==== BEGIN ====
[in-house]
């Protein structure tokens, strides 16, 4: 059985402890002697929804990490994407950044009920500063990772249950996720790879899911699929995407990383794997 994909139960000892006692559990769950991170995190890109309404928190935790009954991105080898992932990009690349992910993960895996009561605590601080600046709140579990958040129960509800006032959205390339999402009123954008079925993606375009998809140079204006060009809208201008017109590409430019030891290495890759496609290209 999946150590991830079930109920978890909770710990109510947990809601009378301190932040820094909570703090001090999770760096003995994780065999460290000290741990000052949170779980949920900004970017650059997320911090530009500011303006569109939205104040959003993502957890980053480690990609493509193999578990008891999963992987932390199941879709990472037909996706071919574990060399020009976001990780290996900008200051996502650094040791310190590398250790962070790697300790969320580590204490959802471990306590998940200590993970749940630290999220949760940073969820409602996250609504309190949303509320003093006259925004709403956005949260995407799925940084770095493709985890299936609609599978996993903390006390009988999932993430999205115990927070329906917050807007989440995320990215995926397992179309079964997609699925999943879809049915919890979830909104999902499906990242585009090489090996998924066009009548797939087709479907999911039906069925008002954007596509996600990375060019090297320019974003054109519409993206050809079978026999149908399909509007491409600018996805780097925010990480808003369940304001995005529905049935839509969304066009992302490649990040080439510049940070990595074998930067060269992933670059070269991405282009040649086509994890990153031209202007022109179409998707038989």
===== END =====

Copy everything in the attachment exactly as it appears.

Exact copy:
[in-house]
């Protein structure tokens, strides 16, 4: 059985402890002697929804990490994407950044009920500063990772249950996720790879899911699929995407990383794997 994909139960000892006692559990769950991170995190890109309404928190935790009954991105080898992932990009690349992910993960895996009561605590601080600046709140579990958040129960509800006032959205390339999402009123954008079925993606375009998809140079204006060009809208201008017109590409430019030891290495890759496609290209 999946150590991830079930109920978890909770710990109510947990809601009378301190932040820094909570703090001090999770760096003995994780065999460290000290741990000052949170779980949920900004970017650059997320911090530009500011303006569109939205104040959003993502957890980053480690990609493509193999578990008891999963992987932390199941879709990472037909996706071919574990060399020009976001990780290996900008200051996502650094040791310190590398250790962070790697300790969320580590204490959802471990306590998940200590993970749940630290999220949760940073969820409602996250609504309190949303509320003093006259925004709403956005949260995407799925940084770095493709985890299936609609599978996993903390006390009988999932993430999205115990927070329906917050807007989440995320990215995926397992179309079964997609699925999943879809049915919890979830909104999902499906990242585009090489090996998924066009009548797939087709479907999911039906069925008002954007596509996600990375060019090297320019974003054109519409993206050809079978026999149908399909509007491409600018996805780097925010990480808003369940304001995005529905049935839509969304066009992302490649990040080439510049940070990595074998930067060269992933670059070269991405282009040649086509994890990153031209202007022109179409998707038989």